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Tag: National Newspaper Week

Two women, Brenda Shenton in light orange sweater and Shannon Peace in dark rust shirt, with award certificates earned by Shootin' the Breeze.

Celebrate National Newspaper Week with us

While times are tough in most industries right now, our team tries to keep our chins up as we face new, and unique, challenges in the newspaper business.

Celebrating what Shootin’ the Breeze does well is something I enjoy. It’s not meant in a vain way but as a matter of shining a bright spotlight on the people who work very hard to ensure there is a newspaper in your hands every Wednesday morning.

A few weeks back, Brenda Shenton and I spent a weekend in Edmonton at the annual general meeting and convention of the Alberta Weekly Newspapers Association. We’d talked about going together for a number of years, and now that she’s retired she finally had time to join me!

If you ask, Brenda will tell you that she came away with much deeper insight into what happens beyond our local media outlet. She knows that, despite the potholes and bumps on the newspaper highway, I come back from this annual event rejuvenated and motivated.

The turnout was grim and, as convention chairwoman, it’s something I’ve been trying to address over the past two years. Many say they simply can’t afford the cost of the trip or the cost of being away from their office for even two days.

On the bright side, those in attendance, both in person and virtually, are committed to keeping Alberta’s newspapers strong.

 

Large B logo for the Brick Pincher Creek with yellow button to view current flyer

 

Hardships were acknowledged and solutions were sought. There’s no better place to do this than among a group of your peers.

Once ideas get flowing, things quickly get productive. I’m sure each publisher in attendance went home with something new to implement.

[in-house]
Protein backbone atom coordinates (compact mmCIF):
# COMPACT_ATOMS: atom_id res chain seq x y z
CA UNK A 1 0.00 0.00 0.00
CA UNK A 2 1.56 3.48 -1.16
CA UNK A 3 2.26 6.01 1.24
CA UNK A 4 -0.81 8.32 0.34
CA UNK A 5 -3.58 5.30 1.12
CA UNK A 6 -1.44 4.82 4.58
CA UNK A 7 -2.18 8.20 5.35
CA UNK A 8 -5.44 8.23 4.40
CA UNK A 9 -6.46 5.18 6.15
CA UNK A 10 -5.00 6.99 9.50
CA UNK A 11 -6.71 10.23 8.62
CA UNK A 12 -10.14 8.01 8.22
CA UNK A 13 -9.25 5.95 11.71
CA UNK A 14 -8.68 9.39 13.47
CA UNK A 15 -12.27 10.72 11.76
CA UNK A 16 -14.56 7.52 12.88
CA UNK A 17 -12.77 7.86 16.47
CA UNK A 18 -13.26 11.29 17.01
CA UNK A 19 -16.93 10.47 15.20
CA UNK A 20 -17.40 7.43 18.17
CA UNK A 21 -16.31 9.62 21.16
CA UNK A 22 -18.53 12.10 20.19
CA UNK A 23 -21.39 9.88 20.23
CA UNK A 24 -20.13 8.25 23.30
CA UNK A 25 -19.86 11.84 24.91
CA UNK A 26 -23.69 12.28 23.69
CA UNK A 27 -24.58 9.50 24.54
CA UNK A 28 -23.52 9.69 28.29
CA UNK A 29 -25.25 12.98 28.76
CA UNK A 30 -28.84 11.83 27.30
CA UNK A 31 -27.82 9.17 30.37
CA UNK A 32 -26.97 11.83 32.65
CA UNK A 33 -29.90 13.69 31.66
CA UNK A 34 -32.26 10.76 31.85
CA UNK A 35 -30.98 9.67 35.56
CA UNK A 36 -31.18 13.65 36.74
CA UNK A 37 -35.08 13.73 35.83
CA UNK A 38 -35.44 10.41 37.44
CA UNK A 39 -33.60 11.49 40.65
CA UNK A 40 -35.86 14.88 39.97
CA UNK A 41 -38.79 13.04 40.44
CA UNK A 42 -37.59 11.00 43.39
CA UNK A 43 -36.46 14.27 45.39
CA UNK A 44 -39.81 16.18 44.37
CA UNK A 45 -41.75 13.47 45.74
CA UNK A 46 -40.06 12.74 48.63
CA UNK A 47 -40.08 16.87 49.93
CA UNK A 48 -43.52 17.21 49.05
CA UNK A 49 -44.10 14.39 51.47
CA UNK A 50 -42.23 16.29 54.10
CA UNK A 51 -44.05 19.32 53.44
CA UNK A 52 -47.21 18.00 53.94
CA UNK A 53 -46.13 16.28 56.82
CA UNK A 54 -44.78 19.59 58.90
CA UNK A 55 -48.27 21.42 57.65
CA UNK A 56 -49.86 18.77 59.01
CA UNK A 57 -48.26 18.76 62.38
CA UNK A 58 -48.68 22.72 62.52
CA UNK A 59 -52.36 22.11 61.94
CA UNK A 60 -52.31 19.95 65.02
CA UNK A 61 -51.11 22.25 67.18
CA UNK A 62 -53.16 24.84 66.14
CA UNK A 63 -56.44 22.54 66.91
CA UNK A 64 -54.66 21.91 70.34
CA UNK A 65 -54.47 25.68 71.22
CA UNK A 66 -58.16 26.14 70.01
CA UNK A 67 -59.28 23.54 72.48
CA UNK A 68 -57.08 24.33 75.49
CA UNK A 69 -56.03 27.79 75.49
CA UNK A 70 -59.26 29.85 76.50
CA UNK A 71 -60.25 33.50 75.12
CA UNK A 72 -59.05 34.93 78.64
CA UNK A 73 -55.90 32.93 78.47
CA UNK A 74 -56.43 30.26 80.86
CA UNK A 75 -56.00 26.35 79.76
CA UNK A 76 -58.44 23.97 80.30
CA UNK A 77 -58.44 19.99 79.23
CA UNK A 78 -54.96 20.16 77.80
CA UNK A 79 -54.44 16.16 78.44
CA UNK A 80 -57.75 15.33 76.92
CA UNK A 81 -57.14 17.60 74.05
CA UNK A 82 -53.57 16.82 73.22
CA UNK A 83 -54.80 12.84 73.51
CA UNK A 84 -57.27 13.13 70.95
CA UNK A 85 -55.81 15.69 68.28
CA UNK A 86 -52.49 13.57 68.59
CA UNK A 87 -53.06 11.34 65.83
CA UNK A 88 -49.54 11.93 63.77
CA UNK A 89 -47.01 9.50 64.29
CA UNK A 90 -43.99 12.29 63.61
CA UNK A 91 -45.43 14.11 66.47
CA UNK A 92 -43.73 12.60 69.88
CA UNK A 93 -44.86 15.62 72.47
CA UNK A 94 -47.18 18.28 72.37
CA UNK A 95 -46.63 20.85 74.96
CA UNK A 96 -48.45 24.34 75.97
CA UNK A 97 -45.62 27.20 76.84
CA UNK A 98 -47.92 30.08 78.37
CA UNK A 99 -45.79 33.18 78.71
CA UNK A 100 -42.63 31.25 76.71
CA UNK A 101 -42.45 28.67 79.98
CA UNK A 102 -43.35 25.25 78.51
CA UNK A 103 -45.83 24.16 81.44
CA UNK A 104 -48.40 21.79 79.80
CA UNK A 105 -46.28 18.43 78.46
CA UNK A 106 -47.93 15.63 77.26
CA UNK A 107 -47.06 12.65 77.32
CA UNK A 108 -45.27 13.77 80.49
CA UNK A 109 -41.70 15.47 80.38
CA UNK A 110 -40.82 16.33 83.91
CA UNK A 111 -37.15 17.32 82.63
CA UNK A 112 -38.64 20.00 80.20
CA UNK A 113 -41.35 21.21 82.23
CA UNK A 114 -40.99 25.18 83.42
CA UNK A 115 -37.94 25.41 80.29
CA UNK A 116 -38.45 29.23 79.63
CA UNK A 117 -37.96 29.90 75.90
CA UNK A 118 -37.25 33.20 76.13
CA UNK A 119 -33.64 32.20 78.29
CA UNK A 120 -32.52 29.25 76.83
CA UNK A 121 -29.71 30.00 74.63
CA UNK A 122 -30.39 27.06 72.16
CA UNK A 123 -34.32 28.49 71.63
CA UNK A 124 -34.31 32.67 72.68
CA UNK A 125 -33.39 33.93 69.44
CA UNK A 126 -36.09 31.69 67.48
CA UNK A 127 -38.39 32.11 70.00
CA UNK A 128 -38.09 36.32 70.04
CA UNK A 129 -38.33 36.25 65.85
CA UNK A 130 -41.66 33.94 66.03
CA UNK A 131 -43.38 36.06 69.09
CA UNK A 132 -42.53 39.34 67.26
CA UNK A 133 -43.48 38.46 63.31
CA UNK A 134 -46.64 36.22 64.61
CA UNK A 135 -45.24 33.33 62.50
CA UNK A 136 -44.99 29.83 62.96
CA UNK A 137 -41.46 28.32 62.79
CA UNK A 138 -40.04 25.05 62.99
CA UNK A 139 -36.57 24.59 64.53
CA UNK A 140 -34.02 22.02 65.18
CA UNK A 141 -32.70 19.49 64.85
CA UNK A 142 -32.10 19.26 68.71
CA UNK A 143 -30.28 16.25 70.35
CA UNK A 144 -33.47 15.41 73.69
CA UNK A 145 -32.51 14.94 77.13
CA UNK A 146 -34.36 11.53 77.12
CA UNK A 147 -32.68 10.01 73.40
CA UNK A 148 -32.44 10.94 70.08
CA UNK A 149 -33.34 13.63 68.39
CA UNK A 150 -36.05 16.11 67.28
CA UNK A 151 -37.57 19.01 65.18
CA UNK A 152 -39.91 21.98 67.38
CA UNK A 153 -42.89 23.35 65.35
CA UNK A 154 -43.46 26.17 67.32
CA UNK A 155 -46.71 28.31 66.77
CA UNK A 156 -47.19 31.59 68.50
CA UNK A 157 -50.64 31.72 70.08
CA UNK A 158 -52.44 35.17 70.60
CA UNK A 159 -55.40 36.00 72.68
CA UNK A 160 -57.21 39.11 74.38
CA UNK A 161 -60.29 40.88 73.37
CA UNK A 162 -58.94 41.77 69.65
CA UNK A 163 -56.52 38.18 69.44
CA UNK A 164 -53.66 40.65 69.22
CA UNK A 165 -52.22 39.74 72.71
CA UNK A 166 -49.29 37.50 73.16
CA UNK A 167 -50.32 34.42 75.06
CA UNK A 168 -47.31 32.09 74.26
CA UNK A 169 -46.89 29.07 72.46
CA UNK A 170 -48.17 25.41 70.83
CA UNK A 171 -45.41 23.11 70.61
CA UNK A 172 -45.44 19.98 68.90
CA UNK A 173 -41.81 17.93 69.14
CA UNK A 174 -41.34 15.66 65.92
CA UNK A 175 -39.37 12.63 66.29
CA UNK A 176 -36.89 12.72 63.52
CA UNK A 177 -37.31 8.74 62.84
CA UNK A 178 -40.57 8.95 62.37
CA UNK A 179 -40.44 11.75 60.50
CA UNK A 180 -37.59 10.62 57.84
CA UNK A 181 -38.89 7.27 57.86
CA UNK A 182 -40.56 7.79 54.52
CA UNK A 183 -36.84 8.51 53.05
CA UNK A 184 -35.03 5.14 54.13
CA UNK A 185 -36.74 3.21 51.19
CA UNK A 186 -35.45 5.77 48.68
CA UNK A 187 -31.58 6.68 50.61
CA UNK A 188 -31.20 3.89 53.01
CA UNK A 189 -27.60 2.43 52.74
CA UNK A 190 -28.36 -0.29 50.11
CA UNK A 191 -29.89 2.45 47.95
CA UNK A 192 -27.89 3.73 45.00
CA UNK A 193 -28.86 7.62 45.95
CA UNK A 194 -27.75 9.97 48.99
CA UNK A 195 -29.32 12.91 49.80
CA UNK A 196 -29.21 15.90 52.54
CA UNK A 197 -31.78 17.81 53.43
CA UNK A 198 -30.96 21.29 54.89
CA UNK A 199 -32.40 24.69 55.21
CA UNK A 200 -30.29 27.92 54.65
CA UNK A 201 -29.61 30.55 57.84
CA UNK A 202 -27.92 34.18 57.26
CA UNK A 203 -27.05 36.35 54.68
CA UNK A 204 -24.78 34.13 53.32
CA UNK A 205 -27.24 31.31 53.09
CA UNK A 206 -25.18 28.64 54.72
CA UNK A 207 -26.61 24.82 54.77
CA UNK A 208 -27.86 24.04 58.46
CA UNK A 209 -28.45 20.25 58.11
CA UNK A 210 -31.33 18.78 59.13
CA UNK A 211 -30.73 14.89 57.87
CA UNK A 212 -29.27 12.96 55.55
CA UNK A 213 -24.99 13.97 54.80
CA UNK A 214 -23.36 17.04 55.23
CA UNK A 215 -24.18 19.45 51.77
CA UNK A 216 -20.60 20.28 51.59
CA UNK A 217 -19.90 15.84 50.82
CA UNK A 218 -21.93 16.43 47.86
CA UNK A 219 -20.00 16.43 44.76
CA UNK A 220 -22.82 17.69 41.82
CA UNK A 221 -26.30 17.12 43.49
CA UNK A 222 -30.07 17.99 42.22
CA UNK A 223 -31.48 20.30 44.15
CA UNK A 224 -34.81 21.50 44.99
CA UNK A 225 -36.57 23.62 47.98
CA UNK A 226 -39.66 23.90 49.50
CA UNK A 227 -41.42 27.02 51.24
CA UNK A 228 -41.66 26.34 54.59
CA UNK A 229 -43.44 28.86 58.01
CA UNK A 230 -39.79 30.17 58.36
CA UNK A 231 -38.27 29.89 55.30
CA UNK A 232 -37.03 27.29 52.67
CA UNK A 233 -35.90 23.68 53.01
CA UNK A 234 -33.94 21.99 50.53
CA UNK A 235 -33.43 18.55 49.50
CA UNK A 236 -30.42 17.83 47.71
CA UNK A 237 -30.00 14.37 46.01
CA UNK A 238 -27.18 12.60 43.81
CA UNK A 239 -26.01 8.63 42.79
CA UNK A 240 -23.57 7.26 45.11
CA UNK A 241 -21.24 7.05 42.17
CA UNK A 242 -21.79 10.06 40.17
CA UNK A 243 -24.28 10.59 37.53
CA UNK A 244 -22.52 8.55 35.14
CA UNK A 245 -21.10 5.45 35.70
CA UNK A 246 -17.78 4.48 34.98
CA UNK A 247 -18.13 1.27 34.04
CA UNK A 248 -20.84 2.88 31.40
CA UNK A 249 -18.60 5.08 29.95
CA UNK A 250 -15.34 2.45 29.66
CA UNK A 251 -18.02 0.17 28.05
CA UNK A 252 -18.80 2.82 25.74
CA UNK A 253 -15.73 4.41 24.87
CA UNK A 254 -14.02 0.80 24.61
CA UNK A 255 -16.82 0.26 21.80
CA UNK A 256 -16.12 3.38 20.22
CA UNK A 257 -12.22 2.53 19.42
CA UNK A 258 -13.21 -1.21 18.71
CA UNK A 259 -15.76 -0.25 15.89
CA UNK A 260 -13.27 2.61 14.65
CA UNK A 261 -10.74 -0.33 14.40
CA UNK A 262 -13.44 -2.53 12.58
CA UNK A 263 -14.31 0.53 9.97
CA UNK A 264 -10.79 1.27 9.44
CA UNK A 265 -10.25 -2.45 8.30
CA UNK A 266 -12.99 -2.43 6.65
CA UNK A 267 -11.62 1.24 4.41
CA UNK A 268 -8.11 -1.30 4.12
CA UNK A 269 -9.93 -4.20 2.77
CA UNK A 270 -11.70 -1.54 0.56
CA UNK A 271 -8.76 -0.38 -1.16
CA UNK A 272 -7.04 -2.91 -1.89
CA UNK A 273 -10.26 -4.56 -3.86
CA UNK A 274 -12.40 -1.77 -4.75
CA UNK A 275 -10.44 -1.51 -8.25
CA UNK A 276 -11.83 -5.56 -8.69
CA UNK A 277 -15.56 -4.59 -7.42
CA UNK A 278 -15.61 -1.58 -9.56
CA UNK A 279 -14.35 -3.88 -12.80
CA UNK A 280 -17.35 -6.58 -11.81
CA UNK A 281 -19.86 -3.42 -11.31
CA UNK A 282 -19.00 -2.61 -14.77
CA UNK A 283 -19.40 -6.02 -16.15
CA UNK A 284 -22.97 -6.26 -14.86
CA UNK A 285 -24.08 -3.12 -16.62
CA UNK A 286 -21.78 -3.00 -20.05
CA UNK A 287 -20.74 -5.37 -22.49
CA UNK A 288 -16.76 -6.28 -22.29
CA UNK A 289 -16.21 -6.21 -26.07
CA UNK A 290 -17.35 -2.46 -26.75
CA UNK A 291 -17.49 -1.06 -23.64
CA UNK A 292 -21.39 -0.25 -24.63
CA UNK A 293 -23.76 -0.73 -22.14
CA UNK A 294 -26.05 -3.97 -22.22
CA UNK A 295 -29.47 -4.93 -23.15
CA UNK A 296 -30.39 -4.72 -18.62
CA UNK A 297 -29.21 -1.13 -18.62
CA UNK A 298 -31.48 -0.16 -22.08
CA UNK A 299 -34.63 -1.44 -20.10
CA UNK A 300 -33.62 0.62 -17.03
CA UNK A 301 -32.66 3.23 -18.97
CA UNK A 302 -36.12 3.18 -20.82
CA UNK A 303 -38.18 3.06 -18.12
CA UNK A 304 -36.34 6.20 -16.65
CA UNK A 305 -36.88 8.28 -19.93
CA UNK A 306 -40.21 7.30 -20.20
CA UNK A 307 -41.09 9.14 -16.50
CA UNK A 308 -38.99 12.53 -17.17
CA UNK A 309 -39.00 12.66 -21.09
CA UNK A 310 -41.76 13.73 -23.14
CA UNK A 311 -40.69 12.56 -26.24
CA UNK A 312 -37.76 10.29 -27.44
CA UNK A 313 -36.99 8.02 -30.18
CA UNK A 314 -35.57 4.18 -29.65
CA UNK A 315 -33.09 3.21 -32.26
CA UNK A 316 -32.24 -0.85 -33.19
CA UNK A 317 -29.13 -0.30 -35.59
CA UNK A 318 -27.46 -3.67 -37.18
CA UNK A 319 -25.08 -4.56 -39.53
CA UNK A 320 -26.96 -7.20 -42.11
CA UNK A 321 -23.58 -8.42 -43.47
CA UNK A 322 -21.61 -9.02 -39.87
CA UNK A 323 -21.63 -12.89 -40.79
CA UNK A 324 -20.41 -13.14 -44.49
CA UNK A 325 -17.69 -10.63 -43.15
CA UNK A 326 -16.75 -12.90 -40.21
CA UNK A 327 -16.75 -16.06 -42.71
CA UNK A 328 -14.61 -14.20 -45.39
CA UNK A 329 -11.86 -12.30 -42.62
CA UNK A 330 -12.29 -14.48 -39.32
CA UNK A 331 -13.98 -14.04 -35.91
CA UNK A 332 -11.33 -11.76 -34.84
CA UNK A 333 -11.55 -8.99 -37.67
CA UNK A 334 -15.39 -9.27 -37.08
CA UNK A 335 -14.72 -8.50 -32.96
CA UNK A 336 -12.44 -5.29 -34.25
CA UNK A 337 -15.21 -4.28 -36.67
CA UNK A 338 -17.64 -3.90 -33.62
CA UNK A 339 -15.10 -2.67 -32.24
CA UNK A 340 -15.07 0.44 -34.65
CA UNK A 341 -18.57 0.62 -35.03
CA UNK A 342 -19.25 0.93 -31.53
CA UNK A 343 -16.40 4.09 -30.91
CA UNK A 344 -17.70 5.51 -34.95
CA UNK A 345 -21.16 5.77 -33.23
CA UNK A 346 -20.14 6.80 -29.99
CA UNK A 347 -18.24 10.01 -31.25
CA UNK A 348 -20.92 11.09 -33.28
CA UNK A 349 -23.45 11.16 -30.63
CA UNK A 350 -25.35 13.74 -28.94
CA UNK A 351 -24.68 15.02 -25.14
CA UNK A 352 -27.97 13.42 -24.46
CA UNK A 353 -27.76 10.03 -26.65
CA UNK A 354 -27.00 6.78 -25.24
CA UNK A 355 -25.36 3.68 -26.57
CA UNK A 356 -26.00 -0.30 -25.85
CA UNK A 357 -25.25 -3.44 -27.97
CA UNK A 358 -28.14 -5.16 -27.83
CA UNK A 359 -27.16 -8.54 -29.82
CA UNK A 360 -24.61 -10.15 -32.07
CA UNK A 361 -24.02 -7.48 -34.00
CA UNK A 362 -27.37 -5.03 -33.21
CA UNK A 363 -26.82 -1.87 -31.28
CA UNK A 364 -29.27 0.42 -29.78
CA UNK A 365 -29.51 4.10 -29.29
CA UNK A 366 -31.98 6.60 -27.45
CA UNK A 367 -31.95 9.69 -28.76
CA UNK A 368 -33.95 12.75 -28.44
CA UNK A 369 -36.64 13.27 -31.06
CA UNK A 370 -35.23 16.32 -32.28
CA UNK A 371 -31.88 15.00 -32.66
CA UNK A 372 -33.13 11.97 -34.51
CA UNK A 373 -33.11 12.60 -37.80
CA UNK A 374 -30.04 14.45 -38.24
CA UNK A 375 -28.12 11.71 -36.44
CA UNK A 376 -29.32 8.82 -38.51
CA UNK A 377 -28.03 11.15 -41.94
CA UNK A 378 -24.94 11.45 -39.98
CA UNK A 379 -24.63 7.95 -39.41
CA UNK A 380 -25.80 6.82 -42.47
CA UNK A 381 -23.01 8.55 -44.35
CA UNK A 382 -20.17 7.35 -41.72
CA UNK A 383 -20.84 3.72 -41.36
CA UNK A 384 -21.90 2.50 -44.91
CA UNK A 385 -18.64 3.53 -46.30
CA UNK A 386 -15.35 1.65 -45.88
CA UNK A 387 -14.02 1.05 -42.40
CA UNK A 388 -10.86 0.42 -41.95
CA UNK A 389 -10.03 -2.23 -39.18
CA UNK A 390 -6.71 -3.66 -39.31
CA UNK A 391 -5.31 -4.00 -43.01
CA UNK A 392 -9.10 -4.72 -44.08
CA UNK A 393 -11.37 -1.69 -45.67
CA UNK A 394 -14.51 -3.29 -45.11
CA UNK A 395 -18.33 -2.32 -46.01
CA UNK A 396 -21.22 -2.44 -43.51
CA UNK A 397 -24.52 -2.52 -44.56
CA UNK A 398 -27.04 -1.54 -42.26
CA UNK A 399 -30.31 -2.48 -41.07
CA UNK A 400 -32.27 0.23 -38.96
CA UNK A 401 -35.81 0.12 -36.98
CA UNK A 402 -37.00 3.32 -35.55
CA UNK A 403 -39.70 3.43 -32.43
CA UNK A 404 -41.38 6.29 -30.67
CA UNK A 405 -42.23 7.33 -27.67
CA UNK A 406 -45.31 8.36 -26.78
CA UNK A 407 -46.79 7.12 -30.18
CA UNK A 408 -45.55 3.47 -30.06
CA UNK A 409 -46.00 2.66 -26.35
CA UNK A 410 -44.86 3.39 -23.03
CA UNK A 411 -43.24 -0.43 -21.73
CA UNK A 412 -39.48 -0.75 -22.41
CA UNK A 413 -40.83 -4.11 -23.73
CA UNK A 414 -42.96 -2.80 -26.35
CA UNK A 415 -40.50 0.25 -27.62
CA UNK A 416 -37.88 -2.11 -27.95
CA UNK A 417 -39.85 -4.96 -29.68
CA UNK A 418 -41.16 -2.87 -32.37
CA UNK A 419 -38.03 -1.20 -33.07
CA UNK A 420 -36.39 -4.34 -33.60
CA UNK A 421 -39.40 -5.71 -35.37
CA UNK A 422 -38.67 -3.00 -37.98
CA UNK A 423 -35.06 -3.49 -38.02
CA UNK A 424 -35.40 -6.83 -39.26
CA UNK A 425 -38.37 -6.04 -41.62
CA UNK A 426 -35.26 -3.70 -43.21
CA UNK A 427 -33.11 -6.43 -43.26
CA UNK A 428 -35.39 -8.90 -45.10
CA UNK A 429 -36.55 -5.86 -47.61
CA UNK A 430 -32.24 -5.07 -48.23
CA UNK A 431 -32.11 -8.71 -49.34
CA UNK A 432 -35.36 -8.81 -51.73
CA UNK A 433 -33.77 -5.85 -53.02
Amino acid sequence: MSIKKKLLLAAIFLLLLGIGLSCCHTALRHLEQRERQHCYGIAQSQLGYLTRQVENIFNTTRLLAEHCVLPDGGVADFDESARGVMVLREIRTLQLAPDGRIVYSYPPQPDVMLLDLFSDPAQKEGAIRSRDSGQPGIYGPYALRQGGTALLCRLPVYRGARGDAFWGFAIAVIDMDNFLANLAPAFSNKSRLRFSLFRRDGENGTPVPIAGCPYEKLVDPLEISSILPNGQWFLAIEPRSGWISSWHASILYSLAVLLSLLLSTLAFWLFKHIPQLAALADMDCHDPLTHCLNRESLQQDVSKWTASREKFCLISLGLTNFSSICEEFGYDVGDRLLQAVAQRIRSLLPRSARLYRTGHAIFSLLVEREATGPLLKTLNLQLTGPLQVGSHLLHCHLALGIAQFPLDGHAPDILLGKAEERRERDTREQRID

Sometimes conversation leads to more questions than answers. This is just as important.

Brenda made a point of speaking with all of the younger members in attendance. She heard positive hopes for the future and concerns that their older co-workers or employers often aren’t open to trying new ideas.

An age-old story that is not limited to the press.

 

AWNA 2023 board of directors; Jeff Burgar, Amanda Zimmer, Lisa Sygutek, Shannon Peace and Evan Jamison.
2023 board of directors of the Alberta Weekly Newspapers Association are Jeff Burgar of the HIgh Prairie South Peace News, left, Amanda Zimmer of the Claresholm Local Press, Lisa Sygutek of the Pass Herald, Shannon Peace of Shootin’ the Breeze and Evan Jamison of the St. Albert Gazette. Missing are Craig Barnard of Post Media and Daria Zmiyiwsky of Black Press. | Photo by Pearl Lorentzen of the Slave Lake Lakeside Leader

 

 

The AGM always ends with the swearing in of the AWNA board of directors. A number of us are in our fourth year serving together, giving the board stability and strength.

This year, Lisa Sygutek of the Pass Herald has moved to the role of board president and I will work alongside her as vice-president.

Amanda Zimmer of the Claresholm Local Press is back on the board, giving southwestern Alberta the benefit of three female independent newspaper owners having a voice.

I mention female because back when my parents and Lisa’s parents were involved, these positions were generally held by men.

Joining us are Daria Zmiyiwsky of Black Press, Craig Barnard of Postmedia, Evan Jamison of the St. Albert Gazette and Jeff Burgar of the High Prairie South Peace News.

Lisa has been heavily involved in the government affairs of the association, something she excels in. Lisa is feisty and blunt, and fights for what she believes in.

We all believe in the value of community newspapers and look forward to a strong year supporting Alberta’s community news sources.

 

View of women's clothing store, at Emerald & Ash Clothing in Crowsnest Pass.

 

Along with a new title, I returned home with a number of awards for our publication.

The BNC Awards of Excellence and Photographic Awards are open to all Alberta newspapers, from the smallest to the largest.

Best Ad Campaign Award – third place: Jaiden Panchyshyn for Blackburn Jewellers 2022 Shop Local for Christmas campaign.

Best Agricultural Section – third place: Shootin’ the Breeze.

Sue Gawlak Best Local Editorial – honourable mention to Shannon Peace for My Little Corner.

Sports Writing Award – honourable mention to Mia Parker for Local Women Excel in 1,000-Mile Survival Race on the Yukon River.

Wildlife Photo – honourable mention to Jenaya Launstein.